He did end up having one bright idea—working in a guitar shop, this guy had enough insight into the instrument to tell my grandfather that I probably needed an acoustic guitar to learn on, in addition to that Silvertone electric. I'm sure that was a required sales pitch for music store workers, but still, it was a good idea.

As a result, the time had come for me to get my first acoustic. There was a cheaply made Gremlin acoustic guitar hanging up there in the store, and it was priced accordingly. It was an absolutely horrendous instrument. And who names a product a Gremlin? I guess someone interested in truth in labeling. I can only imagine how much I would have loved a better instrument. The action was too high, and it wouldn't stay in tune. I've heard better sounding guitar
cases
. As bad as it was though, that Gremlin was the very beginning of what would become a lifelong love affair between the acoustic guitar and me.

So here's a suggestion for all the parents of would-be guitar gods out there: Sometimes starting out with a better guitar can seem like a risky investment for a kid, but if you want them to love it, it's got to play well. It's worth the risk to spend a little more money on your little Eddie Van Halen or Bonnie Raitt in training. They may just put you in a nicer nursing home someday if it pays off.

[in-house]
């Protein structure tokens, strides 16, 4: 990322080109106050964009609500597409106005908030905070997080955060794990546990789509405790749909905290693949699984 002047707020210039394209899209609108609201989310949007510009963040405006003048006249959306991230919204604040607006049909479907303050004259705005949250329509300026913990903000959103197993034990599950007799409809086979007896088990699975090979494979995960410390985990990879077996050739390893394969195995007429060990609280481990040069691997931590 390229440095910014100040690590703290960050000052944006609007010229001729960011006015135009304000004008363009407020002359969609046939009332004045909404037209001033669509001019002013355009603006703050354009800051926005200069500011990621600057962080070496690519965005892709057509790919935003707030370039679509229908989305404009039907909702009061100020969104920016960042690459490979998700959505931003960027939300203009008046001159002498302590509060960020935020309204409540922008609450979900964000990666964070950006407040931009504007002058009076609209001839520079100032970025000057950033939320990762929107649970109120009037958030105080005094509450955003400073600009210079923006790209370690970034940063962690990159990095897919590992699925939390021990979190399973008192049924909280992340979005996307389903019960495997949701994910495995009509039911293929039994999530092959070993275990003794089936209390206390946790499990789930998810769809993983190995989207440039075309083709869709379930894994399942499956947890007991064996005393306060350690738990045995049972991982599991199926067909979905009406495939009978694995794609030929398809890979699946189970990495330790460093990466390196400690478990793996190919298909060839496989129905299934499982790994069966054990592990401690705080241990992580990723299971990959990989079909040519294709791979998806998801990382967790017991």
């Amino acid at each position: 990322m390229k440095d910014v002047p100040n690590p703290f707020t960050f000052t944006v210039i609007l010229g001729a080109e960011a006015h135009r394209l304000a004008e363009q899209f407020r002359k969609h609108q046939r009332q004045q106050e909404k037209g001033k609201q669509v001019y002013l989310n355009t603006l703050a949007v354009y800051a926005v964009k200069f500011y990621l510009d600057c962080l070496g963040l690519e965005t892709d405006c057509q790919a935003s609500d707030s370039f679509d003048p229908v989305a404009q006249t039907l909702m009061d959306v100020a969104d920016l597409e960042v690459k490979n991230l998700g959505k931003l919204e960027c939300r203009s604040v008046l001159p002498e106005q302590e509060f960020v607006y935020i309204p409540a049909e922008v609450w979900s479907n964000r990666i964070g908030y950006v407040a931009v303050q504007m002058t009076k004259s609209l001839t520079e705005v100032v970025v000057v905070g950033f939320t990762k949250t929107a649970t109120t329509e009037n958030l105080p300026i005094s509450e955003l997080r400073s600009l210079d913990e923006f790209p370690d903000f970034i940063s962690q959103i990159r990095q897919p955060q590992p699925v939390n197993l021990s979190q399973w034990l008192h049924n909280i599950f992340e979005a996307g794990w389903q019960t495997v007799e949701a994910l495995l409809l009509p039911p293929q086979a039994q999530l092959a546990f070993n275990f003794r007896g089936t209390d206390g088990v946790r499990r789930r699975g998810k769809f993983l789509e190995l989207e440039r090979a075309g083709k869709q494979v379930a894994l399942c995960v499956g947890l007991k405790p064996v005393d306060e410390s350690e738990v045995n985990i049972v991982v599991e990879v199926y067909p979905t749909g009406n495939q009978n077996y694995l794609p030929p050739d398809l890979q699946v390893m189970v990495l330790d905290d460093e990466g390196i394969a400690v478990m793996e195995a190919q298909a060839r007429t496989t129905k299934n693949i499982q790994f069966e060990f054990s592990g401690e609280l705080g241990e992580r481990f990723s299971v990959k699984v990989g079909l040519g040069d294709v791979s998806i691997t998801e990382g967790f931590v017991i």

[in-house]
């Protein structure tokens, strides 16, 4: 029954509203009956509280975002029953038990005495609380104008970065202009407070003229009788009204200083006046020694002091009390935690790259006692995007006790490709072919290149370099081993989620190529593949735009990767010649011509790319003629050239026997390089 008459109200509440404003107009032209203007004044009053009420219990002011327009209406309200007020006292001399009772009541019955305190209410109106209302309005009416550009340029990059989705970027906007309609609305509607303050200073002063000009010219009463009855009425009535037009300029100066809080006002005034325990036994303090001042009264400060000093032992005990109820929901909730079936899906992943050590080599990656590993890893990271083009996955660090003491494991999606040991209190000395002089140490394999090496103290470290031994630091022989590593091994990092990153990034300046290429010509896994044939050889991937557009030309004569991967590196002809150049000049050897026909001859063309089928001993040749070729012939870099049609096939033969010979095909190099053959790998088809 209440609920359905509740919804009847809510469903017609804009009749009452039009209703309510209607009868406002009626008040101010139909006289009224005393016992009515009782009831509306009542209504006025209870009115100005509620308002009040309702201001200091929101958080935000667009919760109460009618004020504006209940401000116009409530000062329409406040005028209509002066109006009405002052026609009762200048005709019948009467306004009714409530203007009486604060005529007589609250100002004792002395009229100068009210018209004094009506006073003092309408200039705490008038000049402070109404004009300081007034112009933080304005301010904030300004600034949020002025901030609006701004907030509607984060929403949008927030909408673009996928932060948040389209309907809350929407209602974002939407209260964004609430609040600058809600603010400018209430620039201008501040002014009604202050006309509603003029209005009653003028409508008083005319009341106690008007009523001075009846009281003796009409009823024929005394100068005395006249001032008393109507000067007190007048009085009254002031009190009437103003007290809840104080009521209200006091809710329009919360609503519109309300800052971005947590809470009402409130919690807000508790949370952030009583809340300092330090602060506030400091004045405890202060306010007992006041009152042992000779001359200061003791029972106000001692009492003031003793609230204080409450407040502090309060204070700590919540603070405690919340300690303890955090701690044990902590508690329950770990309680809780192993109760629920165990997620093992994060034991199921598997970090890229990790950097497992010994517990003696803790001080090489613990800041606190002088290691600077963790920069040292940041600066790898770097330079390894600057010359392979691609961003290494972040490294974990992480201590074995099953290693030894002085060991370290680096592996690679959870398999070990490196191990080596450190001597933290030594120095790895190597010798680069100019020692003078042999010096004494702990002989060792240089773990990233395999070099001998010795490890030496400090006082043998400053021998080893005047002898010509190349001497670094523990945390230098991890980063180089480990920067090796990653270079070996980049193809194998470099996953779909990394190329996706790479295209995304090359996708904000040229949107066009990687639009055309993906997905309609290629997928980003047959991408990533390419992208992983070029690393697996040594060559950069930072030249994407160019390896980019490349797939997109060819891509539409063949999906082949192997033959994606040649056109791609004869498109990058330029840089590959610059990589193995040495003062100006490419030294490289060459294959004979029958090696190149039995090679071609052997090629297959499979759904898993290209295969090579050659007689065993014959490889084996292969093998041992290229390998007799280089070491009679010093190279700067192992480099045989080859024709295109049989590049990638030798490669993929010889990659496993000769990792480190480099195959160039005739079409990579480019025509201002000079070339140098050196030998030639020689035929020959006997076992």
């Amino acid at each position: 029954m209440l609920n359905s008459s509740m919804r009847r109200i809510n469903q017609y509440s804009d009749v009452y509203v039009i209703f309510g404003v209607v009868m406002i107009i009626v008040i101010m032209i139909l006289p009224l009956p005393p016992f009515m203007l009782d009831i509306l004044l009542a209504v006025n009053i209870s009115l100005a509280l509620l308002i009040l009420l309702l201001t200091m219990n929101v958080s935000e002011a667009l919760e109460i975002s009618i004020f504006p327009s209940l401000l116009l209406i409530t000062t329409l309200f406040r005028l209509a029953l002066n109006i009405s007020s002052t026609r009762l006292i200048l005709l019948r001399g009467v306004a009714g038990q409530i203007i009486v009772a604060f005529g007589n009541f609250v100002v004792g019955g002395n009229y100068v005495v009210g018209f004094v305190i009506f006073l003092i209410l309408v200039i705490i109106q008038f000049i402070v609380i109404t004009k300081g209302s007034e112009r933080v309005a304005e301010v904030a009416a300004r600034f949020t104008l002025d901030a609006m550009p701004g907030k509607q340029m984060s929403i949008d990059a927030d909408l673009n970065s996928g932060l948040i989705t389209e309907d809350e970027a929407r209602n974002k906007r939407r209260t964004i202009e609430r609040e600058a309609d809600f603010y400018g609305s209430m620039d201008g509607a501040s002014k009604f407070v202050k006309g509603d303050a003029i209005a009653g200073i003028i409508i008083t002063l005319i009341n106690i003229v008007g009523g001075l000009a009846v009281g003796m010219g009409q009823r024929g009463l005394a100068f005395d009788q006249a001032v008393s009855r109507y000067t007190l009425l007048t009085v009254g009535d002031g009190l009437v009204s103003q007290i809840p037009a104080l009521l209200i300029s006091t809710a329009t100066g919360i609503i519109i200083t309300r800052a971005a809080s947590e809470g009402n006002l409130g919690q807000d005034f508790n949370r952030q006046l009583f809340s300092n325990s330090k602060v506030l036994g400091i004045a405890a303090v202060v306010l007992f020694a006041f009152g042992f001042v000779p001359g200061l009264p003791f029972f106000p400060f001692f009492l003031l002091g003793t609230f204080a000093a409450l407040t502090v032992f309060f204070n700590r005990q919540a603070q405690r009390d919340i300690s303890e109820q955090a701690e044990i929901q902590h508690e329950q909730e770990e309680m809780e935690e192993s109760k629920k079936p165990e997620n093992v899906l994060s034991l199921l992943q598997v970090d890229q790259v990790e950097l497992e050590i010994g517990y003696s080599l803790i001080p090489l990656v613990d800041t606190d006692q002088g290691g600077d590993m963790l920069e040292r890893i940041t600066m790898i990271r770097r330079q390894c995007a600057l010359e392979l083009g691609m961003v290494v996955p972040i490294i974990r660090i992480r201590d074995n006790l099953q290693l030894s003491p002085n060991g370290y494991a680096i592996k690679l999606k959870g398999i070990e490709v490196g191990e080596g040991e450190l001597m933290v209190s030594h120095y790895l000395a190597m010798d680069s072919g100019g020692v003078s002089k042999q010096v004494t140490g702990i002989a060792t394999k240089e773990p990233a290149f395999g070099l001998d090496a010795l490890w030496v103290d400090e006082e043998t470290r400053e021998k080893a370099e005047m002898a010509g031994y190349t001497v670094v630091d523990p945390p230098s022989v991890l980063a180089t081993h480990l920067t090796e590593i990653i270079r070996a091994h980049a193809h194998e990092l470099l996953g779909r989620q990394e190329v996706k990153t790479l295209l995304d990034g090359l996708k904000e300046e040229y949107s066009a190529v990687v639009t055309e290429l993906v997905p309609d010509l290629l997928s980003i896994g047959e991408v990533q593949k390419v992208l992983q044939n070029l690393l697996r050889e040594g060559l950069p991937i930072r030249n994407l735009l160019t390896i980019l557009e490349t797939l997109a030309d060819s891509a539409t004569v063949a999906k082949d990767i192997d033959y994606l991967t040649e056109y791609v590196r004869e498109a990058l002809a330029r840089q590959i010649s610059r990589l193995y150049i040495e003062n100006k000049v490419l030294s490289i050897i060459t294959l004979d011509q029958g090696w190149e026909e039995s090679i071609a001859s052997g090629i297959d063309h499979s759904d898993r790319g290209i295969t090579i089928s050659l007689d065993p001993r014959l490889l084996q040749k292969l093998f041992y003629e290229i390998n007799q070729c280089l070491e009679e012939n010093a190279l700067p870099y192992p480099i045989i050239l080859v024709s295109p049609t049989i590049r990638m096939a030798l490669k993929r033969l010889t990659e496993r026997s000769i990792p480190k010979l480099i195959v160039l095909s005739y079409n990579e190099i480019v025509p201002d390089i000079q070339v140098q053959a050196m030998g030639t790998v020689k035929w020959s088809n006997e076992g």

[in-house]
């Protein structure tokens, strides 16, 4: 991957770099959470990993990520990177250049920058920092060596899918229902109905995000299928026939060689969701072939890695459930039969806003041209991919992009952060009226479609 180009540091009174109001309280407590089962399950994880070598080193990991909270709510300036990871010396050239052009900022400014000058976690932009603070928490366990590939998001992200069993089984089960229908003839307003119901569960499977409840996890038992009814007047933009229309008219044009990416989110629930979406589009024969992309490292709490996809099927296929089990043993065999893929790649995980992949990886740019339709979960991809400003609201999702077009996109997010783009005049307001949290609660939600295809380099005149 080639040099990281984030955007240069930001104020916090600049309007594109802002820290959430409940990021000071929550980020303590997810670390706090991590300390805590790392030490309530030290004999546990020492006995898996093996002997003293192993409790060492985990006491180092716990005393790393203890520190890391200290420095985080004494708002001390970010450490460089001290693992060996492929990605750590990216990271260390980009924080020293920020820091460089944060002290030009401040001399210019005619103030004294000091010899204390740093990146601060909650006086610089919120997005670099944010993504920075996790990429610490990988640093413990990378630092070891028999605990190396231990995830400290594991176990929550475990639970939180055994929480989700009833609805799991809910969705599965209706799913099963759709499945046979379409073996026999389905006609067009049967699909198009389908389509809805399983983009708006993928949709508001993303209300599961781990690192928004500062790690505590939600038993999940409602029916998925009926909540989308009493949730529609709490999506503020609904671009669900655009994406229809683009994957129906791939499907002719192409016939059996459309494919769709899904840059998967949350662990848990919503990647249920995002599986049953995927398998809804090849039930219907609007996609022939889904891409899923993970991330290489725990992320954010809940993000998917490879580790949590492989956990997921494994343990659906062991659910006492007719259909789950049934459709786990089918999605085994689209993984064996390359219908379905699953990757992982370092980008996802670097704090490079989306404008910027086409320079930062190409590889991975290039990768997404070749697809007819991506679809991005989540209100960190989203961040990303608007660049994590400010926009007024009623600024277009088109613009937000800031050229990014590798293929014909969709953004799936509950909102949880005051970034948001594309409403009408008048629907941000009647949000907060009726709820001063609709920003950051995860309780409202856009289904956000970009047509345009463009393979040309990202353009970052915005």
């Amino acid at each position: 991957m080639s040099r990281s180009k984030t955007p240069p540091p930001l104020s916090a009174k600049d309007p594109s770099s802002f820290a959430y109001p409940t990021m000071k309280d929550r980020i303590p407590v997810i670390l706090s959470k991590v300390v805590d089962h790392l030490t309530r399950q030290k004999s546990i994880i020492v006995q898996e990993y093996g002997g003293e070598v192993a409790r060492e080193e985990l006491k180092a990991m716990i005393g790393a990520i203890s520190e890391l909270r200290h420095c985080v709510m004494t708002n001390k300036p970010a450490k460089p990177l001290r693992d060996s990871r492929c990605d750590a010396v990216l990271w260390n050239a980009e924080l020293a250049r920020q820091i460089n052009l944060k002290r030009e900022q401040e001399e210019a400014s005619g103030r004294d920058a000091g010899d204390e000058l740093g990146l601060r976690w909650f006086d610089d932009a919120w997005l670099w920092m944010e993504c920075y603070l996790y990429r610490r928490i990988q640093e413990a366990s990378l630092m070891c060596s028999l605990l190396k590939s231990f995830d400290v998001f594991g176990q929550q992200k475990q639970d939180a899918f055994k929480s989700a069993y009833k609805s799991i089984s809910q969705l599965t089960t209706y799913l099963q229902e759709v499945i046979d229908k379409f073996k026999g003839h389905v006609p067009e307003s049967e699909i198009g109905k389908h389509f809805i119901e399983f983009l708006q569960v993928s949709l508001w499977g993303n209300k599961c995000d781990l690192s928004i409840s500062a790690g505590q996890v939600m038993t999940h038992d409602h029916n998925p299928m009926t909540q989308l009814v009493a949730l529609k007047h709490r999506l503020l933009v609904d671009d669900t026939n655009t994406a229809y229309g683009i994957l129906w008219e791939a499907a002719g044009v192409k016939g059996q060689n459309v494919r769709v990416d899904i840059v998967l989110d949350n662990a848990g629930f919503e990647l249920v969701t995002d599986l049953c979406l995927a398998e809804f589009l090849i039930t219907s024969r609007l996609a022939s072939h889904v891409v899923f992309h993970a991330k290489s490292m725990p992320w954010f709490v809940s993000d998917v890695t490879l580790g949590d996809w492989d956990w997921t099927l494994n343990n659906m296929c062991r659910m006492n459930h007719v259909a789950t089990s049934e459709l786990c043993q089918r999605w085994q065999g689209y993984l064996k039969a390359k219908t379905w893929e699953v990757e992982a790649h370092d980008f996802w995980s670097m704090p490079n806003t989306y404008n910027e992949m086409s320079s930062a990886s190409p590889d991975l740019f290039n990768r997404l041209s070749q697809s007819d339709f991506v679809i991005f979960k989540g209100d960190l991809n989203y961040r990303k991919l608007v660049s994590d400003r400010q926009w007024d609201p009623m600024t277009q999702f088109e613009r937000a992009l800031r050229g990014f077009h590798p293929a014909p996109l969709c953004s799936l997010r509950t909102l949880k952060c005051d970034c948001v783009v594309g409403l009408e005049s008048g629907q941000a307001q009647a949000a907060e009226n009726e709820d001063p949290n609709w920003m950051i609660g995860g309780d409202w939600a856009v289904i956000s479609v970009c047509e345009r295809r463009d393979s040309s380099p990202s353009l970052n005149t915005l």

Parents often ask me how old their kids should be before they start playing the guitar. I don't really know. Every kid is different, that's for sure. I'll usually say, “Well, eight years old worked for me,” but that's not totally true. I was just buying time on the guitar until I was ten or so and could hear myself getting somewhere. These things take time.

No matter what kind of guitar kids hold in their hands, mastering the guitar is no easy matter for most of us. The unfortunate truth here is that the first things you play on the guitar sound
nothing
like what you are trying to play.

The understandable desire to be an instant pro on the guitar comes across loud and clear on the record I did with my friend Keith Urban called “Start a Band.” Written by Dallas Davidson, Ashley Gorley, and Kelley Lovelace, the concept suits us both so well. Keith and I could both instantly relate to a song about that timeless dream of all wannabe rock stars